An instance in which this invention has particular utility is that in which water is required both for irrigation and for domestic use. The former requires a large volume, usually with surface discharge, while the latter requires a higher head but relatively small volume. Under so these conditions a relatively small capacity, subthe lower end of a large capacity shaft-driven deepwell pump. The domestic water supply is furnished by the submersible pump, which dis- 35 charges through the larger pump when the latter is idle, while for irrigation the large pump is operated. A separate inlet from the-well, with inwardly opening check valves, may be provided between the two pumps if desired, to permit in- 0 dependent operation of the larger pump.
The arrangement described above may be modified by mounting the submersible unitin the discharge column of the large pump, if the drawdown of the well at the capacity of the small pump is not great. The relative sizes of the submersible unit and the discharge column of the large pump are such that the former does not interfere with the discharge from the latter. With this arrangement the two pumps are-not so only operable separately, as in the arrangement described above, but may be operated simultaneously to provide a relatively small-volume at high pressure from the submersible unit while the large capacity shaft-driven pump is operating.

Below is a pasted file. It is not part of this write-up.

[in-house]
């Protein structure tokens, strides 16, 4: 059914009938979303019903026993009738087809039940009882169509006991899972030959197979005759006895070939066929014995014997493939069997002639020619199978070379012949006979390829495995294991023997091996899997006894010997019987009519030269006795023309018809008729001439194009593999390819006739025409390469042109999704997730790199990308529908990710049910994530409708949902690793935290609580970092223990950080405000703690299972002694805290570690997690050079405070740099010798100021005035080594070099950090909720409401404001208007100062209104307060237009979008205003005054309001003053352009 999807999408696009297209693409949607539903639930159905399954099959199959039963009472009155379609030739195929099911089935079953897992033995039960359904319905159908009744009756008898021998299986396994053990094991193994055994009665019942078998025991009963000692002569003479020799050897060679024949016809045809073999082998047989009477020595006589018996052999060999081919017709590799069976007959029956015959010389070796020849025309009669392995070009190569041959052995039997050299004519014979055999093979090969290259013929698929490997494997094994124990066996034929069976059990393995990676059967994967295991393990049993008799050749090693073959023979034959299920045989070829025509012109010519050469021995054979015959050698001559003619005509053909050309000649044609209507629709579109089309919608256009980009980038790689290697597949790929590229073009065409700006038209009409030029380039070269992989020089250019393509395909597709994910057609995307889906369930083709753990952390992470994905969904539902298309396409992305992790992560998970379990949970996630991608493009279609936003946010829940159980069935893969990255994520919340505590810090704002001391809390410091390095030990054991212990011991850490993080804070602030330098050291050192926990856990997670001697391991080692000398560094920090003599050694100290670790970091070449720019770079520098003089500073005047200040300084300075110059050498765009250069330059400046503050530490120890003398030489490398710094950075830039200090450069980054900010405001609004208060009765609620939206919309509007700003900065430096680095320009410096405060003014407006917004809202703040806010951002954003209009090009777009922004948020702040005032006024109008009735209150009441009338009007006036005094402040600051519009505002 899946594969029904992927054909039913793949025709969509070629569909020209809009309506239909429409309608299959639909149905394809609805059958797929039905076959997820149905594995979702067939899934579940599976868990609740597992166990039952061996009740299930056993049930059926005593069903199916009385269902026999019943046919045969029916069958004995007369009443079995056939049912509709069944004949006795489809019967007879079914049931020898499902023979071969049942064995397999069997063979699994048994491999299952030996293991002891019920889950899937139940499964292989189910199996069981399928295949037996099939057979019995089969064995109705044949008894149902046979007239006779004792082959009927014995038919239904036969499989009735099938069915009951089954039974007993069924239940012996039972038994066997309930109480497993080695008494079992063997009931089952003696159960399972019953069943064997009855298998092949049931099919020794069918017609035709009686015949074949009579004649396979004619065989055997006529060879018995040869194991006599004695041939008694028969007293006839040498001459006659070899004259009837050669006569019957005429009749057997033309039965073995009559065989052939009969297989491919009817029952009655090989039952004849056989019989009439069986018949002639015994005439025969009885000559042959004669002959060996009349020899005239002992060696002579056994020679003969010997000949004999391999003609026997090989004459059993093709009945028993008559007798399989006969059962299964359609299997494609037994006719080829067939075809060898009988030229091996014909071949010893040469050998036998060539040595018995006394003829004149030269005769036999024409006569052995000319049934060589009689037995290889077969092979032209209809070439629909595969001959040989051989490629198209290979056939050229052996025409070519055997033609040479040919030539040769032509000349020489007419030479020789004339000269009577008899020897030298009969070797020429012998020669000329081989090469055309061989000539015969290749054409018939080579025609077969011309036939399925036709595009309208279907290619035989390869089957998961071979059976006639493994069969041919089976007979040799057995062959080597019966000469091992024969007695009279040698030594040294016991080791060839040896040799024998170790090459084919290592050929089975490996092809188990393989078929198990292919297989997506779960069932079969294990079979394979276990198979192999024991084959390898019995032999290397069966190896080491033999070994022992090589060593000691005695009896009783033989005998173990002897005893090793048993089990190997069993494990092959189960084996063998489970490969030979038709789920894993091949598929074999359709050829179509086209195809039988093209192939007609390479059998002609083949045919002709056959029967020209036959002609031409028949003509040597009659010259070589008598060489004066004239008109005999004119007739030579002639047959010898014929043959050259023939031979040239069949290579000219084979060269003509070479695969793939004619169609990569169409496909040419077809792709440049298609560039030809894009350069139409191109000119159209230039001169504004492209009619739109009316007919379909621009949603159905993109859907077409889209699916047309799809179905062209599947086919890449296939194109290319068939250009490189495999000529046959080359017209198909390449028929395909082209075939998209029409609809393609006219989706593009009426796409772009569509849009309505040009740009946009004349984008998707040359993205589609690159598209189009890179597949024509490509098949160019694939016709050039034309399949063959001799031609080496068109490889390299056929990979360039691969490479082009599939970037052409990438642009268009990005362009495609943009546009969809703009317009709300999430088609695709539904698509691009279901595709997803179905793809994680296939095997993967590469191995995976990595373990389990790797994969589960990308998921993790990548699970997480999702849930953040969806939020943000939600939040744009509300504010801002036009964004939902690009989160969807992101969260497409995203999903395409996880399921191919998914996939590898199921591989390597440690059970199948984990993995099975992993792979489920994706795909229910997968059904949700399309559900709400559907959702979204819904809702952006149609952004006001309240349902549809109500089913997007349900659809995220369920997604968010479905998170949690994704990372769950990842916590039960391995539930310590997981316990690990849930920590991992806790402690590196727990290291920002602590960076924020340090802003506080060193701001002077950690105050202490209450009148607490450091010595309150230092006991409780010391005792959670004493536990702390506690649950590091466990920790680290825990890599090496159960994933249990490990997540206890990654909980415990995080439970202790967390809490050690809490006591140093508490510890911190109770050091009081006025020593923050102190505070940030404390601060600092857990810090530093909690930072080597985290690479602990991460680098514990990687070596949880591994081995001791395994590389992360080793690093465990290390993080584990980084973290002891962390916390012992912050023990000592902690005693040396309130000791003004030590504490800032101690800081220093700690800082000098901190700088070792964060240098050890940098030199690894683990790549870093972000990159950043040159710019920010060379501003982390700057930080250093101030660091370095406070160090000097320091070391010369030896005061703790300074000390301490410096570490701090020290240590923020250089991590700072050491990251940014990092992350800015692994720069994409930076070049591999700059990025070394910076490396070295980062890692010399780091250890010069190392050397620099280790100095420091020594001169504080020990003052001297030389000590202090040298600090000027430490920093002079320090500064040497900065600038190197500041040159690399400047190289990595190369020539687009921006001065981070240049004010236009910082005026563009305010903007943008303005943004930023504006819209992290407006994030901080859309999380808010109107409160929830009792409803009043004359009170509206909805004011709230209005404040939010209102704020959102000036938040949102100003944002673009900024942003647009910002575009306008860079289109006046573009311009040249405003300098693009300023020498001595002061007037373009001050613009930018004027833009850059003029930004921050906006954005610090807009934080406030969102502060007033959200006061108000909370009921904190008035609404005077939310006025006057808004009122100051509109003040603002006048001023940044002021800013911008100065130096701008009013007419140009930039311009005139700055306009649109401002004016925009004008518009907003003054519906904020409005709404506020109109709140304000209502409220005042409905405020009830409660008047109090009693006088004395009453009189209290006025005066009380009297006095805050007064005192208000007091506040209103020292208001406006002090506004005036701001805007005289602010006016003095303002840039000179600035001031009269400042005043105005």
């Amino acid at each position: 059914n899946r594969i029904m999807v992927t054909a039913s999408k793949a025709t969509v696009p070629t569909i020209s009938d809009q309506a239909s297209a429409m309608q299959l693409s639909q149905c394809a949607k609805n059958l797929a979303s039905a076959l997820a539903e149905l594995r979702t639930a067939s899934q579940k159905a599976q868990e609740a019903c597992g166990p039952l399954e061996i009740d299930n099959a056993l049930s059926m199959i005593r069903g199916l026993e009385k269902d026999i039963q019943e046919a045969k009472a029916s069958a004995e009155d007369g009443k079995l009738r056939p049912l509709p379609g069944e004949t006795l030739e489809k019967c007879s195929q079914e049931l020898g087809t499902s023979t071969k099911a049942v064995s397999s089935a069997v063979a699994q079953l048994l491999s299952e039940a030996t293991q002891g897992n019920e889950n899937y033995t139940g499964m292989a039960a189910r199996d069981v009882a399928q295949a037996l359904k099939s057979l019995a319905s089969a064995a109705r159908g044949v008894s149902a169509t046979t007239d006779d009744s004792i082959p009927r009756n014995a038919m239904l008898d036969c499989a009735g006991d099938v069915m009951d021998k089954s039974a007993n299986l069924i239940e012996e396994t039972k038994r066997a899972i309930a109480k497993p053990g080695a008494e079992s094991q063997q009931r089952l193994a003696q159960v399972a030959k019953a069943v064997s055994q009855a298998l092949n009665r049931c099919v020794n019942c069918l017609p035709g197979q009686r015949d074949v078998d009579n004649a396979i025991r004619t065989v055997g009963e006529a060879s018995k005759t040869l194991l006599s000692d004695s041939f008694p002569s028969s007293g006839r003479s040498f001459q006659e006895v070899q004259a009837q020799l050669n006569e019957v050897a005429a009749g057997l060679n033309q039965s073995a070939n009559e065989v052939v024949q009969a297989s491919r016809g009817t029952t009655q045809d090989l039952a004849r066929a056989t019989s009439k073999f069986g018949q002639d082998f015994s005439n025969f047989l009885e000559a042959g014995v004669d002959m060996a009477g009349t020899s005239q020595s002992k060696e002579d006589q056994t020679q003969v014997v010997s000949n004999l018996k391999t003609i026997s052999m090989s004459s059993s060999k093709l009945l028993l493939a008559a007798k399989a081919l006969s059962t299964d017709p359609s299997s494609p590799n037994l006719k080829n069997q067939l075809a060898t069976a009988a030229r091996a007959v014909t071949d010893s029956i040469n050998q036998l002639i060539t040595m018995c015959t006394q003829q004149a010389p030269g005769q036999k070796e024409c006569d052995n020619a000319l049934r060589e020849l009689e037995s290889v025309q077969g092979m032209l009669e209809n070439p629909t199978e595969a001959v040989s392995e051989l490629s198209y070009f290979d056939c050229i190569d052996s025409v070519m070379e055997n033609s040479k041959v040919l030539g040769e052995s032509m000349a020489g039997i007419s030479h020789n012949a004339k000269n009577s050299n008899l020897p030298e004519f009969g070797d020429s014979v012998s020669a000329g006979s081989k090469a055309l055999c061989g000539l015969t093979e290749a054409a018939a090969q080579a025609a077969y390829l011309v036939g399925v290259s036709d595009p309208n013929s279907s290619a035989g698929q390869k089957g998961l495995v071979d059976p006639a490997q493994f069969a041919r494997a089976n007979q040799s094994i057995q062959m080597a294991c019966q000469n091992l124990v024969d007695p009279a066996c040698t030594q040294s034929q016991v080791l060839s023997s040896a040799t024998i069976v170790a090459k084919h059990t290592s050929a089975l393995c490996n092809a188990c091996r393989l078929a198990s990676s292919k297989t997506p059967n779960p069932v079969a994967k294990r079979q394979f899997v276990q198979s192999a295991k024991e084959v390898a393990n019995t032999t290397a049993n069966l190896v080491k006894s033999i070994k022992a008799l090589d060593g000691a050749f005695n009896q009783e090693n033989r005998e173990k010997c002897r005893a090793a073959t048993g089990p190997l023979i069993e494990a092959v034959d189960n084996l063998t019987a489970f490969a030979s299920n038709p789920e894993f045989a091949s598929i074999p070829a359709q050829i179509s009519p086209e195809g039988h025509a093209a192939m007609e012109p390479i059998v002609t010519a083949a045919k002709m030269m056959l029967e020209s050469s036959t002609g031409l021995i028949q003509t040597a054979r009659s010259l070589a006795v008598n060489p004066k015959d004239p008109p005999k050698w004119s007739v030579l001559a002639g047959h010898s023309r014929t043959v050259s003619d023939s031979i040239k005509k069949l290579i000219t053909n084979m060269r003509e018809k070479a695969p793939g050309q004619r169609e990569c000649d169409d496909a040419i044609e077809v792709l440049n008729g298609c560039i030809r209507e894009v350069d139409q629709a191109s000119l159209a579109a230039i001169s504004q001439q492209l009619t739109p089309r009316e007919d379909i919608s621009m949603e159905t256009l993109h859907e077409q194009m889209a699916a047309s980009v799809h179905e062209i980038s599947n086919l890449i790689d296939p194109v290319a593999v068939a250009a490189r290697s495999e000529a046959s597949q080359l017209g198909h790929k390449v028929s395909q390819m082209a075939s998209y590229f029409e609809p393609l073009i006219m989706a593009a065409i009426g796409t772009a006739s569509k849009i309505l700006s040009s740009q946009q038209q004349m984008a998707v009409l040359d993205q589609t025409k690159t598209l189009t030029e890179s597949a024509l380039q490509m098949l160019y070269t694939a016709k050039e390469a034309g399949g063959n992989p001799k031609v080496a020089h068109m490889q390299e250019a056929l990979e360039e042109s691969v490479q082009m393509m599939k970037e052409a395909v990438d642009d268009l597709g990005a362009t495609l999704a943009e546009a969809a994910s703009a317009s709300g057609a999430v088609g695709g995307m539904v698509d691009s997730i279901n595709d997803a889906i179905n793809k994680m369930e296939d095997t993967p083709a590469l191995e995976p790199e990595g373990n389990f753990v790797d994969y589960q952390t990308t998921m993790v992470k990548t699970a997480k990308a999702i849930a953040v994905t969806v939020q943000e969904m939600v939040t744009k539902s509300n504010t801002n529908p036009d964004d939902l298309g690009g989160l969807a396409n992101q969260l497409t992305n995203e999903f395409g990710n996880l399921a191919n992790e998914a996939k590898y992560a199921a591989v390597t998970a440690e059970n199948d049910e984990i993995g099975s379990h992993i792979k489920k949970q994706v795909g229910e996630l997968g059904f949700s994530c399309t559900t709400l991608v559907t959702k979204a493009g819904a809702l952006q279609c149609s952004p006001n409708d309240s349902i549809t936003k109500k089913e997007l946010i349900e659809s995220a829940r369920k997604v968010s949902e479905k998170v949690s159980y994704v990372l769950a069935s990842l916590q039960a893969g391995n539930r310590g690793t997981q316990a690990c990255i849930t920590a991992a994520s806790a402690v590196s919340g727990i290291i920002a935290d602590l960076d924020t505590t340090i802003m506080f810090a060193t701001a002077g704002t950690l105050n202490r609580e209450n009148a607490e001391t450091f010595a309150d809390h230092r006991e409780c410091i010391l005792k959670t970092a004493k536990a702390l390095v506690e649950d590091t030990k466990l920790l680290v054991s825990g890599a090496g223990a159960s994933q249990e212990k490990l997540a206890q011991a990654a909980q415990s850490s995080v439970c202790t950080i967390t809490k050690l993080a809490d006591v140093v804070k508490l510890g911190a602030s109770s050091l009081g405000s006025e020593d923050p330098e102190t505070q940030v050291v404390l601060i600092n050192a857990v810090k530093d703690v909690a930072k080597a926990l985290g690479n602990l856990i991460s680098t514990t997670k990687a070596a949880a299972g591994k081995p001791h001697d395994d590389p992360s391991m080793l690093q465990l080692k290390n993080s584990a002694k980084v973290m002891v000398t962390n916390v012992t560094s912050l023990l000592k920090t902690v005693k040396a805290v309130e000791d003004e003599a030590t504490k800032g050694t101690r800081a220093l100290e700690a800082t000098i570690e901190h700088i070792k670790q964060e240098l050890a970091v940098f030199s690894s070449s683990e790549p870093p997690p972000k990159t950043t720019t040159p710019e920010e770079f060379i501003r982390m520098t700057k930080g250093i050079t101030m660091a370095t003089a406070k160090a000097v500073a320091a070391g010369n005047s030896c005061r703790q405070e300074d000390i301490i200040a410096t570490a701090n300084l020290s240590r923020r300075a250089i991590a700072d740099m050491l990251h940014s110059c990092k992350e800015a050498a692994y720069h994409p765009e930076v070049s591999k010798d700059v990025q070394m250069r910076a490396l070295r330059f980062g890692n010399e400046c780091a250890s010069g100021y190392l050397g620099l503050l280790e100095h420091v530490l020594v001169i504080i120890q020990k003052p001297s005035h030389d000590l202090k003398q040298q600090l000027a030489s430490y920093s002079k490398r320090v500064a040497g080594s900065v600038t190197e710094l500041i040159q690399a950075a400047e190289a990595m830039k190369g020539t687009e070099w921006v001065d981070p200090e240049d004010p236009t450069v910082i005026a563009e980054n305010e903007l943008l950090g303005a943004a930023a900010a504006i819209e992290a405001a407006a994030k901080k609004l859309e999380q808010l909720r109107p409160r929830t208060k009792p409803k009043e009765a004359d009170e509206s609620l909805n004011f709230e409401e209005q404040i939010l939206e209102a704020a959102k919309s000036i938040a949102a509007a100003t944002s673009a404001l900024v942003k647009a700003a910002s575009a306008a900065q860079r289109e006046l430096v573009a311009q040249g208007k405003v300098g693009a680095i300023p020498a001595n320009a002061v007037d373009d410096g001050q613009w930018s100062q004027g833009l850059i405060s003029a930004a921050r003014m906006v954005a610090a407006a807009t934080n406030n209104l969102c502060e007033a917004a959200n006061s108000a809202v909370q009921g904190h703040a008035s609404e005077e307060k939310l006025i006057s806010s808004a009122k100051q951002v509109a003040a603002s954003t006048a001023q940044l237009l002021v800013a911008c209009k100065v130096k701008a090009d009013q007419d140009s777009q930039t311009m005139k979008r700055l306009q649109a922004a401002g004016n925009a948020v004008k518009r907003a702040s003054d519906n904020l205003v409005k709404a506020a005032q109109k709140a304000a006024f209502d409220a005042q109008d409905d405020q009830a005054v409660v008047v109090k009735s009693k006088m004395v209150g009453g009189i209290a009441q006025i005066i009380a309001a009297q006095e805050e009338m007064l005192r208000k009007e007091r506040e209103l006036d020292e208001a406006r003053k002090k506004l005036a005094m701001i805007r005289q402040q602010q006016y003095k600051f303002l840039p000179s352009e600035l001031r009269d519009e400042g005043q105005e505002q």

55 Many instances of wide variations in head and volume requirements may be met by combining a standard shaft-driven deepwell pump and a submersible motor-pump unit of equal capacity. When connected in end-to-end relation with a 60 separate valved inlet for the upper pump between mersible motor-pump unit may be connected to tion thereof is. unnecessary.
the pumps, ei therpump may be operated singly to deliver a relatively small volume of water at low head, or both pumps may be operated in series to deliver a larger volume at higher head. This arrangement is useful in irrigation when '5 part of the land to be irrigated is below the ground surface and requires only surface discharge, and partof the land is at a higher elevation than the top of the well.
The foregoing are typical examples of the uses 10 to which a standard deep-well pump and a submersible motor-pump may be put when combined in a single well to provide variable capacity to meet widely varying requirements. The manner in which they may be combined will be apparent 18 from the following description, taken in conjunction with the accompanying drawings, wherein: Figure 1 is an elevational view, partly in section, illustrating a small submersible motor-pump 90 unit suspended from the lower end of a shaftdriven deepwell pump of large capacity;